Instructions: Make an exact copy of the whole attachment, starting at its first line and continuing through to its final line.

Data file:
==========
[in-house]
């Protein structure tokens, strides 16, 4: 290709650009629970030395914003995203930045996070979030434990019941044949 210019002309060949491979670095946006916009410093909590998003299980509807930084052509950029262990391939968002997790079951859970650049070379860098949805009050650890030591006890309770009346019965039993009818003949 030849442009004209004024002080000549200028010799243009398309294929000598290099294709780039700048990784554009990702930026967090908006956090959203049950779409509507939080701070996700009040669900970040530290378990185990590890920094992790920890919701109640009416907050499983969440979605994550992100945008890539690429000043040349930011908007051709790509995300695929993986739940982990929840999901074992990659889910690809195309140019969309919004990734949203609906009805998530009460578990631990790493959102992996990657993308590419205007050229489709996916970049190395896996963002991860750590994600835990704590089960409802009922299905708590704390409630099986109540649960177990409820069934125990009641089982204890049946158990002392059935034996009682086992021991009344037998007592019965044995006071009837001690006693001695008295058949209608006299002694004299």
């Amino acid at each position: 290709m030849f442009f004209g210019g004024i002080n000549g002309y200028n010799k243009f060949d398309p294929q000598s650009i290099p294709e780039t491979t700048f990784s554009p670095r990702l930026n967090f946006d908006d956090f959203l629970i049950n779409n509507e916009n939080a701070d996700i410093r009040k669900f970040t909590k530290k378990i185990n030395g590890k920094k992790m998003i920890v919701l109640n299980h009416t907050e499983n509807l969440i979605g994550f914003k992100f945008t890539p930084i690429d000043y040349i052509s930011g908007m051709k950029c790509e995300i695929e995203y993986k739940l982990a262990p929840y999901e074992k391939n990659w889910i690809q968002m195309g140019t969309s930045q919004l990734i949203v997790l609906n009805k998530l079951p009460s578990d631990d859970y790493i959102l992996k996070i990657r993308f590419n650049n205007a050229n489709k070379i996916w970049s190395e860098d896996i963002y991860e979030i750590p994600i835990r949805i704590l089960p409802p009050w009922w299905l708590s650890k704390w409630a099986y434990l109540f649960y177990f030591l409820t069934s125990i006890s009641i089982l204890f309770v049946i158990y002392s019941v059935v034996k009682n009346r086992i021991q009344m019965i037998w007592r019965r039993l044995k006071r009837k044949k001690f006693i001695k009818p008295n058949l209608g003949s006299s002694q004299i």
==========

[in-house]
């Protein structure tokens, strides 16, 4: 290709650009629970030395914003995203930045996070979030434990019941044949 210019002309060949491979670095946006916009410093909590998003299980509807930084052509950029262990391939968002997790079951859970650049070379860098949805009050650890030591006890309770009346019965039993009818003949 030849442009004209004024002080000549200028010799243009398309294929000598290099294709780039700048990784554009990702930026967090908006956090959203049950779409509507939080701070996700009040669900970040530290378990185990590890920094992790920890919701109640009416907050499983969440979605994550992100945008890539690429000043040349930011908007051709790509995300695929993986739940982990929840999901074992990659889910690809195309140019969309919004990734949203609906009805998530009460578990631990790493959102992996990657993308590419205007050229489709996916970049190395896996963002991860750590994600835990704590089960409802009922299905708590704390409630099986109540649960177990409820069934125990009641089982204890049946158990002392059935034996009682086992021991009344037998007592019965044995006071009837001690006693001695008295058949209608006299002694004299």
């Amino acid at each position: 290709m030849f442009f004209g210019g004024i002080n000549g002309y200028n010799k243009f060949d398309p294929q000598s650009i290099p294709e780039t491979t700048f990784s554009p670095r990702l930026n967090f946006d908006d956090f959203l629970i049950n779409n509507e916009n939080a701070d996700i410093r009040k669900f970040t909590k530290k378990i185990n030395g590890k920094k992790m998003i920890v919701l109640n299980h009416t907050e499983n509807l969440i979605g994550f914003k992100f945008t890539p930084i690429d000043y040349i052509s930011g908007m051709k950029c790509e995300i695929e995203y993986k739940l982990a262990p929840y999901e074992k391939n990659w889910i690809q968002m195309g140019t969309s930045q919004l990734i949203v997790l609906n009805k998530l079951p009460s578990d631990d859970y790493i959102l992996k996070i990657r993308f590419n650049n205007a050229n489709k070379i996916w970049s190395e860098d896996i963002y991860e979030i750590p994600i835990r949805i704590l089960p409802p009050w009922w299905l708590s650890k704390w409630a099986y434990l109540f649960y177990f030591l409820t069934s125990i006890s009641i089982l204890f309770v049946i158990y002392s019941v059935v034996k009682n009346r086992i021991q009344m019965i037998w007592r019965r039993l044995k006071r009837k044949k001690f006693i001695k009818p008295n058949l209608g003949s006299s002694q004299i």